The same can be said of John O'Hara, J.D. Salinger and John Updike -- all, like Cheever, New Yorker writers. Yes, Virginia, there is a "New Yorker school," and its writers do sound remarkably alike: smooth, controlled, urbane, faintly world-weary and, from time to time, casually theological. Agreeable though the style may be, it is nonetheless a straitjacket for writers of fiction.

Other notable omissions: John Steinbeck, Norman Mailer, Thomas Pynchon, Joseph Heller. Steinbeck was more a journalist than a novelist; aside from Pearl Buck, he is our most preposterous Nobel laureate. Mailer might have become a substantial novelist, but he got too busy just being Mailer -- the same preoccupation that knocked off his hero, Papa Hemingway. Pynchon's seriousness of purpose and inventive prose are admirable, and I wish I could read him, but there you have it: I can't, hard though I've tried. As for Heller, "Catch-22" is brilliant in spots -- but those spots come toward the beginning and the end, with an indigestible middle in between.

Of the books that are on the list, 10 of 22 are southern -- a category in which I include "Invisible Man." In part this reflects my own strong interest in southern fiction, but it also simply reflects literary reality: The South bulks as large in American fiction of the 20th century as New England did in the fiction of the 19th. Walker Percy, asked once why this is so, replied succinctly and accurately: "Because we lost the war." The South's acquaintance with the dark sides of life is matched by no other region of the county and explains the great themes that haunt its literature -- history, bondage, defeat, endurance.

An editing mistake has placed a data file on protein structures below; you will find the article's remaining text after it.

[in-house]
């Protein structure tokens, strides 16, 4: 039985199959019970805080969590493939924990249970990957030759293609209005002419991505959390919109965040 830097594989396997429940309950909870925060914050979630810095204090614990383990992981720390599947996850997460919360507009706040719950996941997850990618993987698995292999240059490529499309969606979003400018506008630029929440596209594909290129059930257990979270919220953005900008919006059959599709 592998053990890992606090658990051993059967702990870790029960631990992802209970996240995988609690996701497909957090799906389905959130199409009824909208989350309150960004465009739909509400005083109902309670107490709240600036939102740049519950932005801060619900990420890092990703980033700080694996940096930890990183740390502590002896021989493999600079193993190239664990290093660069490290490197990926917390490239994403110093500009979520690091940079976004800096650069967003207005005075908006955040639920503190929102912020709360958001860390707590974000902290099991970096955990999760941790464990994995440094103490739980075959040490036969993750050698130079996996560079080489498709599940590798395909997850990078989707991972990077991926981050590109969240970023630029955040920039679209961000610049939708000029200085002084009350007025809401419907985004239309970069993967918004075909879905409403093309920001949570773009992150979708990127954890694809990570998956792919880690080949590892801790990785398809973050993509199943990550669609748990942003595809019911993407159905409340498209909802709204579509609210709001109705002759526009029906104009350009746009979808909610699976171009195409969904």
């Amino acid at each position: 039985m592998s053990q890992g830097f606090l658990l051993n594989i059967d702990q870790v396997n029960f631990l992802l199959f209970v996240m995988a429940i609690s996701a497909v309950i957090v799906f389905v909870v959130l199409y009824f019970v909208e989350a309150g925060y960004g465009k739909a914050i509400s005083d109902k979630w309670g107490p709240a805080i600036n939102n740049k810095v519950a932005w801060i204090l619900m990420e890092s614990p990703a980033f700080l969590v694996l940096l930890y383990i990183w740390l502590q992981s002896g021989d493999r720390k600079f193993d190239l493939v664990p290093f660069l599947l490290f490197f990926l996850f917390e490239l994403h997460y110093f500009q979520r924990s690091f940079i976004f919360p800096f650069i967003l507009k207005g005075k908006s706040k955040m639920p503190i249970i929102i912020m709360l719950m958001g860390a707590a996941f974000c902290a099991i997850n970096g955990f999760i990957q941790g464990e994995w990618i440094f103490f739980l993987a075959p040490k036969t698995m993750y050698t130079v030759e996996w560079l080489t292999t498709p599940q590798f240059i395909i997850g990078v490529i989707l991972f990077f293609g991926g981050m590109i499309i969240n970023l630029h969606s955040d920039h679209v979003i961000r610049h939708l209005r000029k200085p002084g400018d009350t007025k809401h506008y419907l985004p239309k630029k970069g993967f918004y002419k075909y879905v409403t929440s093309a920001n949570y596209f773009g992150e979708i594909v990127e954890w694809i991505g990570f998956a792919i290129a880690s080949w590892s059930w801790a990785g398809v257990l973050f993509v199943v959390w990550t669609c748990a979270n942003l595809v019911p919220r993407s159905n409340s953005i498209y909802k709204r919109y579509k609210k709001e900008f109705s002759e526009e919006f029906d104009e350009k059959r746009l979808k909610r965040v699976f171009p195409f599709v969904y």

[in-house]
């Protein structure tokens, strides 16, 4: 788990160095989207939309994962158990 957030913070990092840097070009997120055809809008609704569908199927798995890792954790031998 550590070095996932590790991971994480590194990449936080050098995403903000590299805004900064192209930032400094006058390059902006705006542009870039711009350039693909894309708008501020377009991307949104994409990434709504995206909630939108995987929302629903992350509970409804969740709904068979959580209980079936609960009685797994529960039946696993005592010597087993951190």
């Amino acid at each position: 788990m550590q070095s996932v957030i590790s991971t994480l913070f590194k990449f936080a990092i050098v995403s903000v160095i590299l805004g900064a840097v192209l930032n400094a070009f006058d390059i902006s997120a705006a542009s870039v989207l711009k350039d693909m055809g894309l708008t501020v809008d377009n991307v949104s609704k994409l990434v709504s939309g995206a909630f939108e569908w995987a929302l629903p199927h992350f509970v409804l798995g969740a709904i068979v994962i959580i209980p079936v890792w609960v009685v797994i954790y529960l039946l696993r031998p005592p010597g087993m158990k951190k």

Hemingway is on the list against the considerable resistance of the list maker. The influence of his work on American letters and attitudes is far greater than the work itself; it is because of this influence that he makes the list. His best work is in the early short stories; you can't gainsay "The Killers," "Fifty Grand" or "Now I Lay Me."

John P. Marquard, whose work seems largely to be forgotten, eventually will be rediscovered as the American Trollope, or at the very least the American Galsworthy; "Wickford Point" is his most accomplished novel, at once a wicked satire of various levels and aspects of New England society, and a serious consideration of the writer's situation. Another listing that is likely to surprise many readers, Frederick Exley's "A Fan's Notes," employs an astonishing storytelling gift and an outrageous sense of humor to explore things that matter: identity, fame and obscurity, the "American Dream," one's obligations to society and one's self.

Finally, there can be no doubt that by contrast with the English, the Europeans and the Russians, we have not produced a "great" national literature; among other reasons, we simply haven't had as much time. But there are six books on this list that can be called "great" without fear of embarrassment: the three novels by Faulkner, "The Great Gatsby," "Invisible Man" and "The Collected Stories of Peter Taylor." For eight decades of work, that is not half bad.